CIPD Annual Conference 2021: Businesses have ‘once in a lifetime’ chance to change the world of work, says Gratton

London Business School professor kicks off this year’s newly hybrid event by urging HR to start thinking about long-term redesign

CIPD Annual Conference 2021: Businesses have ‘once in a lifetime’ chance to change the world of work, says Gratton

Businesses have a “once in a lifetime” opportunity to reimagine how people work, Professor Lynda Gratton has told delegates at this year’s CIPD Annual Conference and Exhibition.

In her opening keynote address, Gratton, who is professor of management practice at London Business School, said the dynamics of the labour market were “absolutely in our favour” when it came to rethinking and restructuring the future of work.

“When nobody leaves, it's easy for your CEO to say, ‘why do we need to do anything differently?’” said Gratton. “[But] 50 per cent of your people are now looking for a new job; there's a massive surge in digital investment; and that's going to really help what we do.”



Despite the massive disruption caused over the last two years by the pandemic, Gratton said there were still long-term changes – not least a changing demographic caused by people living longer – that HR departments need to start thinking about.

“By January, if you're not doing stuff about the long-term redesign of work, you're not doing your job properly,” she said.

But, she warned, while it was important to listen to what employees want from future working arrangements, the focus had to be on productivity. “If what you do now doesn't increase productivity… it will all be pulled out again, probably about this time next year,” she said, citing the sudden decision by Yahoo in 2013 to end all remote working after deciding it wasn’t working for the company.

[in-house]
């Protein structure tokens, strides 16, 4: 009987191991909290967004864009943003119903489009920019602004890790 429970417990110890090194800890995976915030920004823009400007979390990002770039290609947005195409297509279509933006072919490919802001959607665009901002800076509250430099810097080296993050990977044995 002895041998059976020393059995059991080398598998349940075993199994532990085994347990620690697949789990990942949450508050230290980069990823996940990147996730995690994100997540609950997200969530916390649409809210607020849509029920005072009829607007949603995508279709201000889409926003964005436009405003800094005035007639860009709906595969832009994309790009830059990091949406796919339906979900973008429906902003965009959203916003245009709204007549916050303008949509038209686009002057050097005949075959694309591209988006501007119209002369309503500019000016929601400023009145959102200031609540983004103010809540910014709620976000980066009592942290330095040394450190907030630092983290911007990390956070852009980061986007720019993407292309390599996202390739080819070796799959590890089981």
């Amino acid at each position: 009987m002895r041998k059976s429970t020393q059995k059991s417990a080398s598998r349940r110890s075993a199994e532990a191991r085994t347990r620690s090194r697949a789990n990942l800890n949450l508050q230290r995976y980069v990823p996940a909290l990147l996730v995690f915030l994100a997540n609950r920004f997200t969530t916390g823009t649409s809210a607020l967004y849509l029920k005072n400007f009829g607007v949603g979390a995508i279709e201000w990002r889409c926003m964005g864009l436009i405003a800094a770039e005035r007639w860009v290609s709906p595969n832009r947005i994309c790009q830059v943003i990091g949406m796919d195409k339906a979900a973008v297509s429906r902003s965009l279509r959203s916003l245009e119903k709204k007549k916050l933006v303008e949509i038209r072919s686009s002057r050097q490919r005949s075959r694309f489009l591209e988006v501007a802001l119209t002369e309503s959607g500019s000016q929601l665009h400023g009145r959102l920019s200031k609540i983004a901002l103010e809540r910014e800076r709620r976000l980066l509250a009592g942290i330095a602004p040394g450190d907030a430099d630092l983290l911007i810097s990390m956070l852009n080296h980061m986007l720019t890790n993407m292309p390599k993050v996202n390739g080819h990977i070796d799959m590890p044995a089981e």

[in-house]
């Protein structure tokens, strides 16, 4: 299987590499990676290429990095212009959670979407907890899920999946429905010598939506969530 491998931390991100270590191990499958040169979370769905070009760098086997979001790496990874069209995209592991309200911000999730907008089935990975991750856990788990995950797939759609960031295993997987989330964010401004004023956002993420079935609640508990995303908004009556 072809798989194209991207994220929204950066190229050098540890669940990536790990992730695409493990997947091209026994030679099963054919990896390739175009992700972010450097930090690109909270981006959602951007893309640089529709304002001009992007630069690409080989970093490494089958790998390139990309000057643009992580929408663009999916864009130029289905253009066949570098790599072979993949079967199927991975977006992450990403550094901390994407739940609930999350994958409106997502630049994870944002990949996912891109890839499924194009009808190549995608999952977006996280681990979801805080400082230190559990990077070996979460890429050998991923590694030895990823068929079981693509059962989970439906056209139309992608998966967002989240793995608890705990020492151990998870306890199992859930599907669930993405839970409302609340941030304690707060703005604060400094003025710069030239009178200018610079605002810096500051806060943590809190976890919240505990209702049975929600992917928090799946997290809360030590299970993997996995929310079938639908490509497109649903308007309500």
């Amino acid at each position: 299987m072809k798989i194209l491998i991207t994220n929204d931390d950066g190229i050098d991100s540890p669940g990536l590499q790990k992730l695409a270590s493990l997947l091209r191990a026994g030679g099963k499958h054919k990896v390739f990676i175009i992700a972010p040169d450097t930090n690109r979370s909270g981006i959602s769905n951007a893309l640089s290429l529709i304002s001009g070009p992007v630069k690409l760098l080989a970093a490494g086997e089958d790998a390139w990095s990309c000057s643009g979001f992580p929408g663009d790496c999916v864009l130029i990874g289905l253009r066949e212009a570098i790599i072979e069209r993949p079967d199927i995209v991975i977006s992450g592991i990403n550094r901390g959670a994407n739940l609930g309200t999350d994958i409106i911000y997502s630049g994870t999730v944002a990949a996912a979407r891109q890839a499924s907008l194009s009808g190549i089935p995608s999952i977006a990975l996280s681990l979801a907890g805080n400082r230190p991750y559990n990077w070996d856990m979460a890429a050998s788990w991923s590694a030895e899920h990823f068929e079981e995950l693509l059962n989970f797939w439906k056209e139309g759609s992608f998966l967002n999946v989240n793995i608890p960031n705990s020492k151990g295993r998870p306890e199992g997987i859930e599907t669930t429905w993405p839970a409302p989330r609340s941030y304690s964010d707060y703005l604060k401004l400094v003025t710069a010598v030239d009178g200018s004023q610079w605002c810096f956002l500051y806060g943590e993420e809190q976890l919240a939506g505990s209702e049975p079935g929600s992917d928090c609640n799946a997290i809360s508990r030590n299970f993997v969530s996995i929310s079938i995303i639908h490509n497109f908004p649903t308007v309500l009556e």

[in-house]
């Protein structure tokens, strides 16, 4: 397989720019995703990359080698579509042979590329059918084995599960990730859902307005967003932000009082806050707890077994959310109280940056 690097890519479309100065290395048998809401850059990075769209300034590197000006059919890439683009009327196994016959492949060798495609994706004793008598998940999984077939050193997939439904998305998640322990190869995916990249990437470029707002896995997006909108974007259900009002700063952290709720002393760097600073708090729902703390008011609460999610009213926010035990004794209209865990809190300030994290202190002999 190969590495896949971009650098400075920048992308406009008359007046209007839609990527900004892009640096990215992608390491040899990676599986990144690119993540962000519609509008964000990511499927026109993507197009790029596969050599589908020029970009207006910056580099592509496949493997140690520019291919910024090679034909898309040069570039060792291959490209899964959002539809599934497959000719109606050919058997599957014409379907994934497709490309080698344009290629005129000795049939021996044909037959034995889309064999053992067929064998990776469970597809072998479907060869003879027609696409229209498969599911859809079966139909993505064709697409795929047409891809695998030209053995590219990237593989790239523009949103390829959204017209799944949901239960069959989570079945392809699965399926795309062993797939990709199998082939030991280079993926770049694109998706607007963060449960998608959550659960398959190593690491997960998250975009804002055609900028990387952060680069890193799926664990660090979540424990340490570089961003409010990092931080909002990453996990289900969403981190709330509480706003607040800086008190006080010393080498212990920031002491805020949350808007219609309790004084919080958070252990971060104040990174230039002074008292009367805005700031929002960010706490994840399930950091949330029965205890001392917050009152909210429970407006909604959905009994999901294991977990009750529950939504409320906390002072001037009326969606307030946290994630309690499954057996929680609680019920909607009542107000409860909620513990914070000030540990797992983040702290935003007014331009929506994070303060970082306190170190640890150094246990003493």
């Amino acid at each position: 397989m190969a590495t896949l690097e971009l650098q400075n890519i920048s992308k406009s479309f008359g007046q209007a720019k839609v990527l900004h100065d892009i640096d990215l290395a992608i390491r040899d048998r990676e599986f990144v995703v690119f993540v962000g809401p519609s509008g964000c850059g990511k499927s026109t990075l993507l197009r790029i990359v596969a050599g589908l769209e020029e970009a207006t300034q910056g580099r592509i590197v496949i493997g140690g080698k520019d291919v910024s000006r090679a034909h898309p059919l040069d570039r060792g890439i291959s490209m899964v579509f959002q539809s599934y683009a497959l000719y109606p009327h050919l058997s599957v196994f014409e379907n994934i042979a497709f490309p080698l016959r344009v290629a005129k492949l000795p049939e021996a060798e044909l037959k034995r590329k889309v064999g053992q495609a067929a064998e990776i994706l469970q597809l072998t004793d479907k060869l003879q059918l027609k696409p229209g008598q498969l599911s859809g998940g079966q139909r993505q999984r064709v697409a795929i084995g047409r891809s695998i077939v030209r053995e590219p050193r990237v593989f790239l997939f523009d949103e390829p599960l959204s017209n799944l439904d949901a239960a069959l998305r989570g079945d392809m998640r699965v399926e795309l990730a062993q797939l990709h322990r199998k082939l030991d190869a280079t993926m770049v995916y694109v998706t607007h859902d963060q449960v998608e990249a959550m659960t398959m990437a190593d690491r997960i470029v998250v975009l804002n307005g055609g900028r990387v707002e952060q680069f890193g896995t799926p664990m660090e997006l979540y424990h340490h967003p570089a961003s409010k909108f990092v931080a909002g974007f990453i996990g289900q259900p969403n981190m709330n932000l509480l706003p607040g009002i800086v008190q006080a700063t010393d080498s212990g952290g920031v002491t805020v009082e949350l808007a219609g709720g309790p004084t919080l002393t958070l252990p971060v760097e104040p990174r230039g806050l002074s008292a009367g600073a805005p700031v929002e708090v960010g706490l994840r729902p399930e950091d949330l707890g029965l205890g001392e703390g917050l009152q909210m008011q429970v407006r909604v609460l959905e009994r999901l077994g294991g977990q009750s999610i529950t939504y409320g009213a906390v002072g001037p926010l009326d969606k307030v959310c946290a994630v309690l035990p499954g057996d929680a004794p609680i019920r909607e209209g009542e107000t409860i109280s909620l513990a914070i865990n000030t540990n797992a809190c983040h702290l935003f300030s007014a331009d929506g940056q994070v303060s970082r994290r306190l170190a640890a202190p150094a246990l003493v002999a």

Get more HR and employment law news like this delivered straight to your inbox every day – sign up to People Management’s PM Daily newsletter


“Yahoo at one stage said everybody can work from home whenever they want. And then the CEO said, ‘Hang on, creativity and productivity have gone down. So everybody's got to come back into the office tomorrow.’” said Gratton. “So you've got to focus on productivity, everything that you now do to redesign work has got to help make people be more productive.”
 
Similarly, when businesses think about how they use their offices in the future, productivity needs to be front and centre. Open plan offices are not good for focused work, Gratton said. “You went into the office… [and] because they're all open plan… you and your employees put your headphones on and you worked on your computer.
 
“So if you want to make the office worthwhile, it's got to be more than [...] a place that people go and put the headphones on. It's got to be a place where you actually celebrate people coming together,” said Gratton. “This is particularly important for younger employees for whom mentoring, coaching [and] induction are crucial.”
 
Gratton urged HR professionals to be imaginative about how they change the way their companies work, but also suggested they ask themselves two questions: What are the principles that are going to guide 
the organisation, and what are the characteristics of the organisation that need to be protected.
 
“That is your signature. That’s the thing that differentiates you from other organisations [and] as we move out of the pandemic, my prediction is we will see a much greater variety between organisations in terms of the deal,” she said.
 
Opening the conference, Peter Cheese, chief executive of the CIPD, said that over the last two years the expectations of the workforce have changed.
 
“People have stood back from their day-to-day and reflected: is this good for me? Is the organisation looking after me? Are they engaging with me? Supporting me? Connecting with me?” he said. “If we’re not meeting those expectations as organisations maybe we will see a much more significant resignation.”
 
Cheese added that there was also a renewed emphasis on wellbeing. “Over the last few decades, we lost sight of a lot of those things”, he said. “It was much more about efficiency and people as costs and units of production.
 
“Now we’re coming back to the reality that this is about humanity, human beings. And central to the idea of humanity and human beings is the idea of wellbeing,” he said.